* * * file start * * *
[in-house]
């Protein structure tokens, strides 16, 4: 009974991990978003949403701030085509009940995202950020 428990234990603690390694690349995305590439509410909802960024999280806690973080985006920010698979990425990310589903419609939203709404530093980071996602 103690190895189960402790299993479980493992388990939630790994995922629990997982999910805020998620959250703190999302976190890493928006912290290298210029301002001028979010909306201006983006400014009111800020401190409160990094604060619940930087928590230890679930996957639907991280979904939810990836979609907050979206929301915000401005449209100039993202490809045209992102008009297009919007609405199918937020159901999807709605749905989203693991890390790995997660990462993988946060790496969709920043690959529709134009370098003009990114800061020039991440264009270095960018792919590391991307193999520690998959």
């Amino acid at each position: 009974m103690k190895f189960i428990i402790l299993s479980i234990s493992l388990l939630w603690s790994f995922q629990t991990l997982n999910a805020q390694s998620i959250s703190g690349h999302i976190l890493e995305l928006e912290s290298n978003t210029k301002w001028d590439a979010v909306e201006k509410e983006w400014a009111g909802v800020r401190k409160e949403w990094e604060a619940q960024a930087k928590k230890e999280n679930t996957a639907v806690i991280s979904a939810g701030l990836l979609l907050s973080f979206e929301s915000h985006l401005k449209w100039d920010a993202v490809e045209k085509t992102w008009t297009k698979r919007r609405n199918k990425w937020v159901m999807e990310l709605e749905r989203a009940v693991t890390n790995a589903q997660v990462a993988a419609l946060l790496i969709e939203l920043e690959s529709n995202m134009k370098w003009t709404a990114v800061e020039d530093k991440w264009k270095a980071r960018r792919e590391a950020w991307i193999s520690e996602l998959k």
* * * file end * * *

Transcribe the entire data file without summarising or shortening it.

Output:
[in-house]
């Protein structure tokens, strides 16, 4: 009974991990978003949403701030085509009940995202950020 428990234990603690390694690349995305590439509410909802960024999280806690973080985006920010698979990425990310589903419609939203709404530093980071996602 103690190895189960402790299993479980493992388990939630790994995922629990997982999910805020998620959250703190999302976190890493928006912290290298210029301002001028979010909306201006983006400014009111800020401190409160990094604060619940930087928590230890679930996957639907991280979904939810990836979609907050979206929301915000401005449209100039993202490809045209992102008009297009919007609405199918937020159901999807709605749905989203693991890390790995997660990462993988946060790496969709920043690959529709134009370098003009990114800061020039991440264009270095960018792919590391991307193999520690998959």
């Amino acid at each position: 009974m103690k190895f189960i428990i402790l299993s479980i234990s493992l388990l939630w603690s790994f995922q629990t991990l997982n999910a805020q390694s998620i959250s703190g690349h999302i976190l890493e995305l928006e912290s290298n978003t210029k301002w001028d590439a979010v909306e201006k509410e983006w400014a009111g909802v800020r401190k409160e949403w990094e604060a619940q960024a930087k928590k230890e999280n679930t996957a639907v806690i991280s979904a939810g701030l990836l979609l907050s973080f979206e929301s915000h985006l401005k449209w100039d920010a993202v490809e045209k085509t992102w008009t297009k698979r919007r609405n199918k990425w937020v159901m999807e990310l709605e749905r989203a009940v693991t890390n790995a589903q997660v990462a993988a419609l946060l790496i969709e939203l920043e690959s529709n995202m134009k370098w003009t709404a990114v800061e020039d530093k991440w264009k270095a980071r960018r792919e590391a950020w991307i193999s520690e996602l998959k």